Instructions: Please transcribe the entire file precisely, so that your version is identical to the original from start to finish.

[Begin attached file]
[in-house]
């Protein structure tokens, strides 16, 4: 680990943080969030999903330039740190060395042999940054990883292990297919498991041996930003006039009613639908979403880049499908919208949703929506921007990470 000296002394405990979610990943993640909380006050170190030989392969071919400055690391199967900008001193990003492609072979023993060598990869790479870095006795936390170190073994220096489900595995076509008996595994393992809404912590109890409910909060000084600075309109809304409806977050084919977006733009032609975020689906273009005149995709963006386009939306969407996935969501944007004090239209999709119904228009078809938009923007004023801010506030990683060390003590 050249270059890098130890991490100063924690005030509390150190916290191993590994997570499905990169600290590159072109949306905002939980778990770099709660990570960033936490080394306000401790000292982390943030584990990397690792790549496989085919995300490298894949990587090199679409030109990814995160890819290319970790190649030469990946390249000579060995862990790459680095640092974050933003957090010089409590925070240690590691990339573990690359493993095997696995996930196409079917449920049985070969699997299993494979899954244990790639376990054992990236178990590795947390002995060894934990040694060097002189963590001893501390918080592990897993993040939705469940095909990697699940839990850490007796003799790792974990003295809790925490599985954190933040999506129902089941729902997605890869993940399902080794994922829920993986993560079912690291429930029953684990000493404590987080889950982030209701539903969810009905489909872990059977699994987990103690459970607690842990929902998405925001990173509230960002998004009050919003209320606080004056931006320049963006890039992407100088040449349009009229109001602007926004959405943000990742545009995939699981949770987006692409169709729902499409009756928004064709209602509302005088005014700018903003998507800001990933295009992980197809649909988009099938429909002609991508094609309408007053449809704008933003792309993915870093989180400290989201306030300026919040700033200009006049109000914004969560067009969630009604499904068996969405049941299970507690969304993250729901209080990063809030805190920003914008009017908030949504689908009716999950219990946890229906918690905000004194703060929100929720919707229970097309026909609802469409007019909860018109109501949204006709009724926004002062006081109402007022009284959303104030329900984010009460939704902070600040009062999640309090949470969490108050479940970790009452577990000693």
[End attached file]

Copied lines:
[in-house]
């Protein structure tokens, strides 16, 4: 680990943080969030999903330039740190060395042999940054990883292990297919498991041996930003006039009613639908979403880049499908919208949703929506921007990470 000296002394405990979610990943993640909380006050170190030989392969071919400055690391199967900008001193990003492609072979023993060598990869790479870095006795936390170190073994220096489900595995076509008996595994393992809404912590109890409910909060000084600075309109809304409806977050084919977006733009032609975020689906273009005149995709963006386009939306969407996935969501944007004090239209999709119904228009078809938009923007004023801010506030990683060390003590 050249270059890098130890991490100063924690005030509390150190916290191993590994997570499905990169600290590159072109949306905002939980778990770099709660990570960033936490080394306000401790000292982390943030584990990397690792790549496989085919995300490298894949990587090199679409030109990814995160890819290319970790190649030469990946390249000579060995862990790459680095640092974050933003957090010089409590925070240690590691990339573990690359493993095997696995996930196409079917449920049985070969699997299993494979899954244990790639376990054992990236178990590795947390002995060894934990040694060097002189963590001893501390918080592990897993993040939705469940095909990697699940839990850490007796003799790792974990003295809790925490599985954190933040999506129902089941729902997605890869993940399902080794994922829920993986993560079912690291429930029953684990000493404590987080889950982030209701539903969810009905489909872990059977699994987990103690459970607690842990929902998405925001990173509230960002998004009050919003209320606080004056931006320049963006890039992407100088040449349009009229109001602007926004959405943000990742545009995939699981949770987006692409169709729902499409009756928004064709209602509302005088005014700018903003998507800001990933295009992980197809649909988009099938429909002609991508094609309408007053449809704008933003792309993915870093989180400290989201306030300026919040700033200009006049109000914004969560067009969630009604499904068996969405049941299970507690969304993250729901209080990063809030805190920003914008009017908030949504689908009716999950219990946890229906918690905000004194703060929100929720919707229970097309026909609802469409007019909860018109109501949204006709009724926004002062006081109402007022009284959303104030329900984010009460939704902070600040009062999640309090949470969490108050479940970790009452577990000693």